Map of life expectancy at birth from Global Education Project.

Monday, July 28, 2008

Nanny state, or just common sense?

I have long been a proponent of banning synthetic trans fats from restaurant food. As you probably know, California has now taken this step.

I have found myself getting into squabbles with self-styled libertarians on this issue, who protest that is their "right" to decide what they want to eat. There is, however, a simple and obvious reason why the libertarian argument fails. When you eat in a restaurant, you have absolutely no idea what's in the food. You aren't making choices or exercising rights, you're just eating whatever the Board of Health says is legal. I don't hear those same libertarians insisting on their "right" to eat cockroach droppings, salmonella, or the leftovers from the last two people who ordered the same thing and didn't finish it.

Rather than supporting a ban on trans fats in groceries, I support labeling -- which has worked quite well, actually. Most food manufacturers don't want to have to put on their labels that their products contain a deadly ingredient. Public awareness of the dangers of trans fats is high enough, and the cost of eliminating them low enough, that it has turned out to be worthwhile for the big companies to get rid of them. They put a big red heart and "0 grams trans fat" on the front of the package. They're proud of it. And the potato chips -- which you still really shouldn't eat anyway -- taste just fine. Requiring food labeling doesn't take away your liberty, it enhances it. Knowledge is power.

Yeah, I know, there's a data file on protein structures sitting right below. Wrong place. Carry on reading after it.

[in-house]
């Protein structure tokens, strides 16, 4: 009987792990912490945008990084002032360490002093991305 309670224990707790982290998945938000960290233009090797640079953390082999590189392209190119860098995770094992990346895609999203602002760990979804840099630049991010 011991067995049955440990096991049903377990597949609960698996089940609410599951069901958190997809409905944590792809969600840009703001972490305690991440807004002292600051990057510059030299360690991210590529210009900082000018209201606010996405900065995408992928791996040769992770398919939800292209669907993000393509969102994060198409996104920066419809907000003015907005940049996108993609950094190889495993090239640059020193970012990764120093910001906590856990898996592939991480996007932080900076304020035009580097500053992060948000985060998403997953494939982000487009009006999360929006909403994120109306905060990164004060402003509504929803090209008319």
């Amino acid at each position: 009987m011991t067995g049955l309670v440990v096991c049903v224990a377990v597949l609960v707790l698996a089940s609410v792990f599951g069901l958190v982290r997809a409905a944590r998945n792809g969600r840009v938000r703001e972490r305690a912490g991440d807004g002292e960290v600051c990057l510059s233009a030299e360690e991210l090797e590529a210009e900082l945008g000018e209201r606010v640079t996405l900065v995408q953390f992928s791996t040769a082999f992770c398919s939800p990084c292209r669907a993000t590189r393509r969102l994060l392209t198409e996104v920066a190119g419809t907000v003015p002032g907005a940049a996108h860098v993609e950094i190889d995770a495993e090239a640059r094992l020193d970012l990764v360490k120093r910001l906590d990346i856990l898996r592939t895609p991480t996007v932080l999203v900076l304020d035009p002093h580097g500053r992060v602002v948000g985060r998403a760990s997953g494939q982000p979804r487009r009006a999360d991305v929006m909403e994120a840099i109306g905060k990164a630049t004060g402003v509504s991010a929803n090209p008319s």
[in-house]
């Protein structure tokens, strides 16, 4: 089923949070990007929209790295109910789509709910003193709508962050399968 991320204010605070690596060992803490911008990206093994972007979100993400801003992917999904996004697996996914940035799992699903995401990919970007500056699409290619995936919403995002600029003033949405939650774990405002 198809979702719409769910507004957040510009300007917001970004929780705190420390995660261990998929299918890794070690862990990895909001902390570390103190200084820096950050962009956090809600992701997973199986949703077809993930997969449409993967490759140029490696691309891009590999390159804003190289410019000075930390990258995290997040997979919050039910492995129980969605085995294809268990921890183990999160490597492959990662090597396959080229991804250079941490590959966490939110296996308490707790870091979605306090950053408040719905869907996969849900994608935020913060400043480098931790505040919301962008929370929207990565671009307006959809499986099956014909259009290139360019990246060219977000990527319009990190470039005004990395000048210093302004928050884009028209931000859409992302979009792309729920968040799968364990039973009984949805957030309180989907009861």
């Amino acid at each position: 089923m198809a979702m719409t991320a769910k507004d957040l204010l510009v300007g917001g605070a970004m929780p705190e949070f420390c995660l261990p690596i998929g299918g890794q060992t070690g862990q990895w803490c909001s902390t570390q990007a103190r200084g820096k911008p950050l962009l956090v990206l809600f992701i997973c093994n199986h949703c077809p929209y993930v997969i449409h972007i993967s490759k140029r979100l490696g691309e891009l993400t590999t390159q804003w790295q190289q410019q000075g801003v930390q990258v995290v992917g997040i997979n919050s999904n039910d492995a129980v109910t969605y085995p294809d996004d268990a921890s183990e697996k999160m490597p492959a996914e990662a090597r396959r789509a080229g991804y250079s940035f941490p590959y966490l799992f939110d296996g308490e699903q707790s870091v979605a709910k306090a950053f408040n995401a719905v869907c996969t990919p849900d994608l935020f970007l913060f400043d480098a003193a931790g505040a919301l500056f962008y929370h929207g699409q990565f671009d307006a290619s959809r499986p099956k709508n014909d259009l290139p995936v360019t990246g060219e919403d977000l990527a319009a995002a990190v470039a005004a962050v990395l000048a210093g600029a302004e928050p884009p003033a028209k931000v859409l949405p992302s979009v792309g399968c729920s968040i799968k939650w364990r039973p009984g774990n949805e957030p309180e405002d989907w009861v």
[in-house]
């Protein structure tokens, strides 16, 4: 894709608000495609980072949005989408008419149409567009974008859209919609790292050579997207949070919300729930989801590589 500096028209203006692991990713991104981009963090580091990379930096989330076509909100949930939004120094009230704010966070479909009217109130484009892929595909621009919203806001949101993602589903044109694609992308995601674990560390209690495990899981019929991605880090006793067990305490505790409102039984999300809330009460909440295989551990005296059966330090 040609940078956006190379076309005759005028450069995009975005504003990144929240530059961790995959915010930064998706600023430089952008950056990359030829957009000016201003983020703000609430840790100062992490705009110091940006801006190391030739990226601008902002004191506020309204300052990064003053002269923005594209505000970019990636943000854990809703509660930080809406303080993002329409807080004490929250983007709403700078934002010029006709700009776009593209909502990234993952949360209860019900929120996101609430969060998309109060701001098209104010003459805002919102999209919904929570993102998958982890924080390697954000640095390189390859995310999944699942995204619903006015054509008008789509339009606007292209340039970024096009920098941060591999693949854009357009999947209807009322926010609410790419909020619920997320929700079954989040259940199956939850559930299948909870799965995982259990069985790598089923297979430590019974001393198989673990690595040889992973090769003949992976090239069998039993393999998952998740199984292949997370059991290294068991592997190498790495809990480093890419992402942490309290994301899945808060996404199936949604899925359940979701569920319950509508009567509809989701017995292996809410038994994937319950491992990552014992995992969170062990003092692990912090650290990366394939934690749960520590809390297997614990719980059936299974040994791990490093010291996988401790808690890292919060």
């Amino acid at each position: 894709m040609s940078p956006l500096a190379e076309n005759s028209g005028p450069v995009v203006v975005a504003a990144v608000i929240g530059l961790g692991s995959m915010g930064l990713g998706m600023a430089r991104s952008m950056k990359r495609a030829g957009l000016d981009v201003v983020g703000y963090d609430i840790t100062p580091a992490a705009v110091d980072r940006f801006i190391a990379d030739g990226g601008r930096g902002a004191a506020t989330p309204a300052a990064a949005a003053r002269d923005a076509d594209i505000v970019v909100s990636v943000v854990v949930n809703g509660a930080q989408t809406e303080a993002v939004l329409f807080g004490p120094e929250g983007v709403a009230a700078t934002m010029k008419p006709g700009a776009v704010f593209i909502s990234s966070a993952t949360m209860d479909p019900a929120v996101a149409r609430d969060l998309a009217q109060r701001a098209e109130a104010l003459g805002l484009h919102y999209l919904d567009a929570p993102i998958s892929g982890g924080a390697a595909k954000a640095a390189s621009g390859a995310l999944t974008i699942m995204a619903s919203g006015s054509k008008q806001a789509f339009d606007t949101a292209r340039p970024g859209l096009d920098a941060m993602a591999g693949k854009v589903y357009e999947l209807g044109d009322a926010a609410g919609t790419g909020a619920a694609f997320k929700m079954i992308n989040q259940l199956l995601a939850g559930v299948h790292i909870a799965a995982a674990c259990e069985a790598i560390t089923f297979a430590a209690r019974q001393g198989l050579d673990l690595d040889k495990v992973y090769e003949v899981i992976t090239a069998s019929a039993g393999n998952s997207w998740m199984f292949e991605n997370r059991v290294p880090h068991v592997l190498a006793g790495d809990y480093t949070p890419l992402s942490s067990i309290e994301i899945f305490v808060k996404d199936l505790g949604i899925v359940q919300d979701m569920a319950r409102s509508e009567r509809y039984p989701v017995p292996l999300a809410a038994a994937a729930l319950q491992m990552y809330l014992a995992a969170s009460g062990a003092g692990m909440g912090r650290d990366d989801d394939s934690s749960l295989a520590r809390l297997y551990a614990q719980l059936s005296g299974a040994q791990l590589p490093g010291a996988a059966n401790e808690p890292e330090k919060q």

Now, you could argue that restaurant food could be dealt with in the same way -- require labeling, whether it be disclosure on menus or a big sign in front or something. But there are important objections to that. First of all, we don't have the same flexibility and choice in restaurant patronage that we do in the supermarket. There just aren't all that many restaurants, and in our neighborhood there might only be a couple in our price range.

Second, it's not very cost effective. Restaurants would have to update their signage every time they changed their recipes.

Third, it's impossible to enforce. Health inspectors can look at the cleanliness of the kitchen and the temperature of the refrigerators, but they can't possibly test all the oils for cis- or trans-hydrogenation. Banning trans fats, however, can be enforced at the level of the distributor.

So this is a case where a hard regulation actually increases freedom. The logic is that most people -- and the polls say so -- don't want trans fats in their food. But they can't achieve that without the regulation. If there is a minority out there that prefers to eat poison, even though they can't tell the difference in the taste and the price difference is negligible, their "right" -- which has no evident rational basis -- is simply inferior to my right not to be killed.

Just one more reason why libertarianism is a very confused philosophy.

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